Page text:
Friday, July 17, 2015

Textile Strike Montreal, 1912

Coats Eaton's Catalogue circa 1912. These luxury items were the first items in the catalogues. No surprise, Edith Nicholson, 27,  of Threshold Girl wrote in a letter home that she hoped to get a 'pony' coat and this despite her tiny teacher's salary.  Her mom thought it too extravagant!


I have a new IMPORTANT scene for my Threshold Girl Novel on Kindle.

It takes place on Saturday, June 20th, 1912. Marion Nicholson is walking along Prince Arthur, with Mrs. Cleveland and as they turn the corner, they are met by policeman on horseback who is leading a parade of striking garment workers, men at the front, some with bullhorns, some carrying sleeping toddlers, and some women walking behind, all looking a bit tired but some yelling out, No More Sweatshops. No More Piecework. (No, I should have the women carrying the toddlers, as men didn't do that in those days.)

Marion will have an idea about the reasons for this strike, because some of her pupils at Royal Arthur School in South Central Montreal will have parents in the garment trade.

The Montreal Gazette of June 25, decribes the route these strikers took, in the hot summer of 1912. Craig to St. Laurent, a long,long way to march in hot weather, so many marchers dropped out.

The women were described in press reports as 'well-dressed, some even pretty."

The men's looks were not described. What a surprise!

Anyway, I have to figure out, for my book, what Future Union Leader Marion Nicholson might have felt on this occasion.

These female marchers would have been Jewish.

As it happens, earlier in 1912, in February, 35 male Eaton's garment workers in Toronto went on strike. They were protesting against having to do women's work, lining coats. Mr. Eaton threw them out on the street, so many other Eaton's factory workers, in Toronto and Montreal went on strike in solidarity.

Ruth. A. Frager writes about it in an article for Canadian Woman Studies. She says this is a rare occasion where the interest of men and women workers came together.

Men didn't want the lower prestige (and possible lower wage) lining work and women didn't want to lose their jobs.

It was framed in the press as a kind of Jewish solidarity. And that was the problem. Non-Jewish workers failed to support the strike, so it failed.

A Mrs. Chown, suffragist leader in Toronto, tried to get the various women's groups to support the strikers, to no avail. They were not sympathetic, in large part because these society do-gooders were, essentially, ahh, xenophobic.

They couldn't even be persuaded when told of how certain young, pretty female workers were forced to 'go out' with the bosses. THE SOCIAL EVIL. Oh my.

And, as it happens, on June 6, 2012, the Presbyterians held their annual Congress in Edmonton.

"We cannot close our eyes to an increasing foreign element," they said, in their Annual Sermon.

The sermon also warned against the social evil as per usual (now an industry, they claimed) and the evils of drink (tied to the social evil) and the opium trade (tied to the social evil) and the danger of looming warfare among nations (true enough)and the danger of "the Industrial War" Class Warfare. Strikes.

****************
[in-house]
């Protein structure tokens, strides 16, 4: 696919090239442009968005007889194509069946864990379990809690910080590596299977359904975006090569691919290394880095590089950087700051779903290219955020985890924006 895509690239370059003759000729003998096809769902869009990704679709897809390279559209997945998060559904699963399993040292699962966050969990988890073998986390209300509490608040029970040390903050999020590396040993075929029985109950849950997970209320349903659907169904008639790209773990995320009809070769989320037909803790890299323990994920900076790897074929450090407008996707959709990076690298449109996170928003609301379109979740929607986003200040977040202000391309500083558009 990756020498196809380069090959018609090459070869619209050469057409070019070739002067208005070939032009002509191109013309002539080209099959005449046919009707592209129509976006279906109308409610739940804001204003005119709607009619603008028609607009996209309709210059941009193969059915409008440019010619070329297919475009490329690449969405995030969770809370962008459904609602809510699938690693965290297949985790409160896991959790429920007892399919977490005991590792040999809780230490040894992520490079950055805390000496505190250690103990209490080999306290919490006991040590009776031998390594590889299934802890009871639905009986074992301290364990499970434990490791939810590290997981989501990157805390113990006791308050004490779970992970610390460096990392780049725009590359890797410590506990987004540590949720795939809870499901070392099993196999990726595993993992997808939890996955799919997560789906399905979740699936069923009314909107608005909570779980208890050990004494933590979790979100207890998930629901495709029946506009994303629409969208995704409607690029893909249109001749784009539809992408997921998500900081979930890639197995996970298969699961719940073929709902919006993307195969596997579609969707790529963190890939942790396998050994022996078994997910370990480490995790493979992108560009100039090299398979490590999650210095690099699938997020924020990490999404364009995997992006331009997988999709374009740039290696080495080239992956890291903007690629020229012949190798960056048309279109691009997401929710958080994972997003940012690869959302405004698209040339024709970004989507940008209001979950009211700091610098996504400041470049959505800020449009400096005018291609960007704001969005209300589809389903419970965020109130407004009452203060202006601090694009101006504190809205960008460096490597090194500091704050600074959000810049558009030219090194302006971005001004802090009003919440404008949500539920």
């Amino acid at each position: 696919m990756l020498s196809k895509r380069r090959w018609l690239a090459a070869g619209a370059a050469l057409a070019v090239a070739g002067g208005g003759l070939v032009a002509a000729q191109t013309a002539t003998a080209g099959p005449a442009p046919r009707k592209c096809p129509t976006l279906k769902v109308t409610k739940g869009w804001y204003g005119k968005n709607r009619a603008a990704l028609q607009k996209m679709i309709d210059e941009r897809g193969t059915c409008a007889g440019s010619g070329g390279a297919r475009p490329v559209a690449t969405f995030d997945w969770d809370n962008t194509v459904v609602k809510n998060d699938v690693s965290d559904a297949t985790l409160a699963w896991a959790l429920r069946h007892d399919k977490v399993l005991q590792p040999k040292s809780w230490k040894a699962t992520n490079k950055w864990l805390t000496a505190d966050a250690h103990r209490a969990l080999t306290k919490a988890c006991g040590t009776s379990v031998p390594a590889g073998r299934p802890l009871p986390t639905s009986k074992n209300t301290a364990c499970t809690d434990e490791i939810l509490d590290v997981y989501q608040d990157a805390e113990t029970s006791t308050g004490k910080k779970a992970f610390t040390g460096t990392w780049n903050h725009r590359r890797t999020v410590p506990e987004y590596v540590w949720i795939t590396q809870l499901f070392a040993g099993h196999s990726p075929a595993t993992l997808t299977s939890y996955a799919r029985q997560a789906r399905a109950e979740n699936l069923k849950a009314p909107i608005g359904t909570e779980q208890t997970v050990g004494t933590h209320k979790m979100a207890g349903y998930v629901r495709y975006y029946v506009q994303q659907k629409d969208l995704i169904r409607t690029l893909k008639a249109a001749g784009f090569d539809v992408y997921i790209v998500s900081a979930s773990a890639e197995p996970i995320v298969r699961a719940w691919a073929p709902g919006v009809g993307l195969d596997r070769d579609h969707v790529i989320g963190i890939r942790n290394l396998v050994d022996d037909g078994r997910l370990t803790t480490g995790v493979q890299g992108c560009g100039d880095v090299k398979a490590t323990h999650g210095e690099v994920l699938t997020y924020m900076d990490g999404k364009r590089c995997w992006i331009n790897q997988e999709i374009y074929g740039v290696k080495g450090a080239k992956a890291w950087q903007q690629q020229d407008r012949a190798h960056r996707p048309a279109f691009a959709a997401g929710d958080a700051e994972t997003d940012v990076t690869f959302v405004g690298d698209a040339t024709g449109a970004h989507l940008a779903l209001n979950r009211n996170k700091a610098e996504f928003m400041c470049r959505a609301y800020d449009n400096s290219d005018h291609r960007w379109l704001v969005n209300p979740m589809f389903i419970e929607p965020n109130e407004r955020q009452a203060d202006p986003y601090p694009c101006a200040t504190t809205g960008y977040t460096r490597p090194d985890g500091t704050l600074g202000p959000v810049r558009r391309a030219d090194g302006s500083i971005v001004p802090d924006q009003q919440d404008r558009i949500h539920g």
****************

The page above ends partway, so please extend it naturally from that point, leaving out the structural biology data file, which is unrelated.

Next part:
"In the last twenty years, there have been 1,000 strikes a year on this continent. There is another war cloud, even more alarming, the industrial war, the war against the classes, becoming more and more acute year by year. In the past, this tension was not felt because there was a wide field for individual enterprise. In Canada, there is still an expanding frontier in which there is scope for individual energy. But even in Canada doors of opportunity are closing, natural resources are being exploited and the day for free and fair competition is largely past. Hence, capital and labour are highly organized and have locked horns and tested strength and endurance in many a struggle of varying lengths and intensity."

They also warned about the dangers of wealth accumulating in the hands of a few. Hmm. (There's been a lot of press lately about the salary of the top 100 Canadian CEO's, whose salaries proved recession-proof and who, on average, make the average Canadian worker's salary by noon, January 3.)

So, my issue, how is this event going to impress itself on my Marion? I know she was in Montreal, she returned to Tighsolas in the first week of July, Thorburn Cleveland in tow.

(I found an account of this Thorburn's marriage in 1921, to a niece of Sir Montague Allen. Very ritzy. He was a dentist. The Cleveland's were well connnected, I guess. They were an old Richmond family.)

Now, no article I've pulled up about the 1912 strike in the Gazette discussed the issues around the women workers (who were the majority). I will have to have someone (perhaps a mother of a student) tell Marion about how the system works, how PATRIARCHAL factory work was, how it mimicked family structures of male dominance and protection, how the male workers (often older) treated the female workers (usually younger) like baby sisters.

Because that is what Marion would have found distasteful.

In 1912, she has just been turned down for 'higher work" at her school, teaching the 7th form. "They have hired a boy out of Macdonald and given him 800. to start. It makes me sick,"she wrote in a letter home.

The teaching arena was also patriarchal, with the Principal (often an inexperienced inept) lording it over his female workers, who were in the vast, vast majority.

This is a VERY INTERESTING and relevant bit about the boycott of Eaton's from the Frager article which you can view in its entirety on the York University Website.